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The Effects of EMU on Structural Reforms in Labour and Product Markets

  • Romain Duval
  • Jørgen Elmeskov

Structural reforms in labour and product markets are required in a number of euro-area countries. A question in this regard, which is the topic of this paper, is whether belonging to the euro area tends to help or hinder structural reform. The paper first reviews the theoretical arguments and the existing empirical literature – in both cases finding conclusions that point in opposite directions. Next, the paper uses an OECD database on labour market reform developed recently and an update of OECD indicators of product market regulation to compare progress in labour and product market reform over the decade since 1993 between euro-area countries and other OECD countries. Overall, euro-area countries appear to have made relatively good progress in structural reform but it is much less clear from the descriptive evidence whether progress can be ascribed to membership of Economic and Monetary Union. To explore further the role of monetary regime for structural reform, the paper undertakes an econometric examination of the likelihood that countries undertake reform in five specific areas of labour and product market policies. Based on pooled cross-country/time series Probit regressions covering 21 countries and the period 1985-2003, it is found that structural reform is strengthened by high unemployment, crisis as reflected in a large output gap, healthy public finances, reforms in other policy fields and small country size. Further, countries that pursue fixed exchange-rate regimes or participate in monetary union, and therefore have little or no monetary autonomy, appear to undertake less structural reform – with the effect possibly being concentrated on large countries. Les effets de l'UEM sur la mise en œuvre des réformes structurelles sur les marchés du travail et des biens Des réformes structurelles sur les marchés du travail et des biens s’avèrent nécessaires dans un certain nombre de pays de la zone euro. Une question à ce propos, qui constitue le sujet de cet article, est de savoir si l’appartenance à la zone euro tend à favoriser ou à freiner la mise en oeuvre de réformes structurelles. L’article passe tout d’abord en revue les arguments théoriques et la littérature empirique – qui dans les deux cas aboutissent à des conclusions contradictoires. L’article utilise ensuite une base de données OCDE sur les réformes des marchés du travail développée récemment, ainsi qu’une actualisation des indicateurs OCDE de réglementation des marchés des biens, afin de comparer les progrès en matière de réformes des marchés du travail et des biens au cours de la décennie écoulée depuis 1993 entre les pays de la zone euro et les autres pays de l’OCDE. Dans l’ensemble, il apparaît que les pays de la zone euro ont relativement bien progressé en matière de réformes structurelles, mais il est beaucoup moins évident au vu de l’analyse descriptive que ces progrès peuvent être attribués à l’appartenance à l’Union Économique et Monétaire. Afin d’explorer plus avant le rôle du régime monétaire dans la mise en œuvre de réformes structurelles, l’article effectue une analyse économétrique de la probabilité que les pays entreprennent des réformes dans cinq types de politiques relatives aux marchés du travail et des biens. Sur la base de régressions de type Probit sur données de panel couvrant 21 pays au cours de la période 1985-2003, il ressort que la mise en œuvre de réformes structurelles est renforcée par un chômage élevé, une crise économique telle que mesurée par un écart de production élevé, une situation saine des finances publiques, l’existence de réformes dans d’autres domaines et la faible taille du pays considéré. En outre, les pays participant à un régime de changes fixes ou à une union monétaire, et qui par conséquent disposent d’une autonomie limitée voire inexistante de leur politique monétaire, apparaissent entreprendre moins de réformes structurelles – cet effet étant potentiellement plus marqué dans le cas des grands pays.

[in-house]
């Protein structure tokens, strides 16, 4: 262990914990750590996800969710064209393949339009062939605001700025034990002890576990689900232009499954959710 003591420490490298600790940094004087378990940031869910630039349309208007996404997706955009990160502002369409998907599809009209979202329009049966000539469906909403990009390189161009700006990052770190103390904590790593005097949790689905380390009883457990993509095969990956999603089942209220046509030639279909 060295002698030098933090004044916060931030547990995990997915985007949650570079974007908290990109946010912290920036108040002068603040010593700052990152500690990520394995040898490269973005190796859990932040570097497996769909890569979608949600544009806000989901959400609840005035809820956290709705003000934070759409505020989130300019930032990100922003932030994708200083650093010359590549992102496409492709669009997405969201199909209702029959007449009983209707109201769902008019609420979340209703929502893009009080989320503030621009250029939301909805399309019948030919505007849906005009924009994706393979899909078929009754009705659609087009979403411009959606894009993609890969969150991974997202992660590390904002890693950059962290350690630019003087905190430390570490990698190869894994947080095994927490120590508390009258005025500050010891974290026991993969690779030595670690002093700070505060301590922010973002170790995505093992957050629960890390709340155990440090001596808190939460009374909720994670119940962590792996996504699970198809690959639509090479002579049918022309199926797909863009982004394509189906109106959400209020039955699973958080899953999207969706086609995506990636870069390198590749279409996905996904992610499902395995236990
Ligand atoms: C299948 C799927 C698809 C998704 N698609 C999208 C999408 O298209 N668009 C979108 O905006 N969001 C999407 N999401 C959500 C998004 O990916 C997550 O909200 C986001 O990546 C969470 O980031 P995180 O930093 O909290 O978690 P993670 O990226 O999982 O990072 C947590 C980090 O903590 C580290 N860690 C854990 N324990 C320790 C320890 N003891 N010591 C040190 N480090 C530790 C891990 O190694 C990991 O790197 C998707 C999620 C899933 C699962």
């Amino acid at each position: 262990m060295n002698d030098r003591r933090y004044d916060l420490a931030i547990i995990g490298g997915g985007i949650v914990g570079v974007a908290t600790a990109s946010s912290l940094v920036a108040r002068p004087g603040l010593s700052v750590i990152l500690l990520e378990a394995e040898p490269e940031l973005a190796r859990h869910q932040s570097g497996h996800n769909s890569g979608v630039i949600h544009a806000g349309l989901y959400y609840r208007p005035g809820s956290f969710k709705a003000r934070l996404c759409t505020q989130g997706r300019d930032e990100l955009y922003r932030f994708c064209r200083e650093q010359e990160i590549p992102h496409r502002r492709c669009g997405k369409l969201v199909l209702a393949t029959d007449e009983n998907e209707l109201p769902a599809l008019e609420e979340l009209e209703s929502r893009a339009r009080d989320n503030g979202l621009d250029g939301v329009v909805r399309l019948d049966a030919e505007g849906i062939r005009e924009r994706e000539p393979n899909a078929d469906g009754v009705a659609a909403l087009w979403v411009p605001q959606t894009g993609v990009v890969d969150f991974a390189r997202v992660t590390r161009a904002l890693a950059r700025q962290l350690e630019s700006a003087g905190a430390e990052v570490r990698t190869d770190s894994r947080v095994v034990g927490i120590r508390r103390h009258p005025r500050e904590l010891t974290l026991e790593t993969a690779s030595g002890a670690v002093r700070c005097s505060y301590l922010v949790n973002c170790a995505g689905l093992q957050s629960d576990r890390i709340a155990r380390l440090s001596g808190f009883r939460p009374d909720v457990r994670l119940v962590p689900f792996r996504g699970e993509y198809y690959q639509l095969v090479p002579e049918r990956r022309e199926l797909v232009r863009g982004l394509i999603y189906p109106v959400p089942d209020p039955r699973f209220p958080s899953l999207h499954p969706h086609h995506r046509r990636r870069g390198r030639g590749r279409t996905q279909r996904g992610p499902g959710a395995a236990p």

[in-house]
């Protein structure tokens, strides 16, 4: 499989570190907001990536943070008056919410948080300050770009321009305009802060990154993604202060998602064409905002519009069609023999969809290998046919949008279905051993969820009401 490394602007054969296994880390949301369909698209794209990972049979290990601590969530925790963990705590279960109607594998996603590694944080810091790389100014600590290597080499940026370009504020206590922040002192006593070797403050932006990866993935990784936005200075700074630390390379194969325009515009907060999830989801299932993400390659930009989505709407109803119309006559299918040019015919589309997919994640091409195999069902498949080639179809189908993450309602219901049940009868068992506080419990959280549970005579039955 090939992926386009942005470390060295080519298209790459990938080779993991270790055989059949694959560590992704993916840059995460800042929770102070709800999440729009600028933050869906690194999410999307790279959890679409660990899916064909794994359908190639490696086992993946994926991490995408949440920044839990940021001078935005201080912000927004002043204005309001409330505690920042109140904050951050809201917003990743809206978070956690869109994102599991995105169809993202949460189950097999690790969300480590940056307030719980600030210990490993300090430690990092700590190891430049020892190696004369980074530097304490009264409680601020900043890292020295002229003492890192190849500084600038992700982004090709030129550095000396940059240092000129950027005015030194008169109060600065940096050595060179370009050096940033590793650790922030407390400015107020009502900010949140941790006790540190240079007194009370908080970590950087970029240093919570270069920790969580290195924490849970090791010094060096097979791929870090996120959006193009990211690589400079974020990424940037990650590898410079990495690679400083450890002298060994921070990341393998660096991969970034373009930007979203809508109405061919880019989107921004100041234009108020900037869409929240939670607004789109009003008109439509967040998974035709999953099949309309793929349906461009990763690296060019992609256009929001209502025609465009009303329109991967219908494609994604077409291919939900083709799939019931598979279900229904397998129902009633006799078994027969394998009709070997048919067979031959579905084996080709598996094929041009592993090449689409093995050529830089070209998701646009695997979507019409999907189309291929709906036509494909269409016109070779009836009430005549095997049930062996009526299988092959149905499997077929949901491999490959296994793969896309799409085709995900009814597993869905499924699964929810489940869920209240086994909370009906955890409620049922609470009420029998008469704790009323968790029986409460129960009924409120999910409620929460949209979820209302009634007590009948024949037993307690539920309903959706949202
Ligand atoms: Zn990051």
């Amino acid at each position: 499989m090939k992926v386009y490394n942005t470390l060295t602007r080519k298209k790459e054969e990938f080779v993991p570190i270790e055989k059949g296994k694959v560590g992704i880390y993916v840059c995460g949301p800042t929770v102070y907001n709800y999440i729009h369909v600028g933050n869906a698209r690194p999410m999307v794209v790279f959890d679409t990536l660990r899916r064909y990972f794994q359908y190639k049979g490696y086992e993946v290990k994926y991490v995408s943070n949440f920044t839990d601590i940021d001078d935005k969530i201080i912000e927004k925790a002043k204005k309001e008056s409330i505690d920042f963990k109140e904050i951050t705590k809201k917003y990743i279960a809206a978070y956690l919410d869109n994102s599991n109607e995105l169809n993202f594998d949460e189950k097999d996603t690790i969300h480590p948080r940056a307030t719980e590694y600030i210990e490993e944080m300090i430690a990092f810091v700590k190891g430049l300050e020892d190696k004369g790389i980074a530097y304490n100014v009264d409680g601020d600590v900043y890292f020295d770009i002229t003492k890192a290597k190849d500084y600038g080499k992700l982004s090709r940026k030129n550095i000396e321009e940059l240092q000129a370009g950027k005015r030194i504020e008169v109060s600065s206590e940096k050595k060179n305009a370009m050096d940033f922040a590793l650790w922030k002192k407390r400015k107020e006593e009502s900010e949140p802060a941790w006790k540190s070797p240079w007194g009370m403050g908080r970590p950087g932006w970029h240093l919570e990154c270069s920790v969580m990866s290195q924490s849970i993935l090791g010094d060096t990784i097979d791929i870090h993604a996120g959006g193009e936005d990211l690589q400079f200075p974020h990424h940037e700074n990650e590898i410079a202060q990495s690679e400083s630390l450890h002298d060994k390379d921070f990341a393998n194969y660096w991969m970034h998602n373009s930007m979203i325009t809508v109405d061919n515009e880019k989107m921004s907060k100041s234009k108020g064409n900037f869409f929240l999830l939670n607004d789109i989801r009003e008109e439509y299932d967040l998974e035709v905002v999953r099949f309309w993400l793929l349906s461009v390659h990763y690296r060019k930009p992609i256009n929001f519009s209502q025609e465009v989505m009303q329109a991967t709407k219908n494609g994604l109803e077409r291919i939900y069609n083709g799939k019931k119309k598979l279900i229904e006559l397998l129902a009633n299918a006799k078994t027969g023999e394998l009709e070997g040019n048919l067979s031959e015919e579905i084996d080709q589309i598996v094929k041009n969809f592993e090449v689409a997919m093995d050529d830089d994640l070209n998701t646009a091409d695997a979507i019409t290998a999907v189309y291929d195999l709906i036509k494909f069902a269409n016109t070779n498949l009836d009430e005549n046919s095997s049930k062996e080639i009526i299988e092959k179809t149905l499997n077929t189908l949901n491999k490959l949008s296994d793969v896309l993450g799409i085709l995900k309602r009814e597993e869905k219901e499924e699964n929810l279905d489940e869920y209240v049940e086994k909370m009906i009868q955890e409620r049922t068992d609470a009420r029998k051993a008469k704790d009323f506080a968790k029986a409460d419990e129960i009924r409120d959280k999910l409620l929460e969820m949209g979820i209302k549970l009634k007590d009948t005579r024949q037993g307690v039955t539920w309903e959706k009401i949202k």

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File URL: http://dx.doi.org/10.1787/830757326248
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Paper provided by OECD Publishing in its series OECD Economics Department Working Papers with number 438.

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Date of creation: 25 Jul 2005
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Handle: RePEc:oec:ecoaaa:438-en
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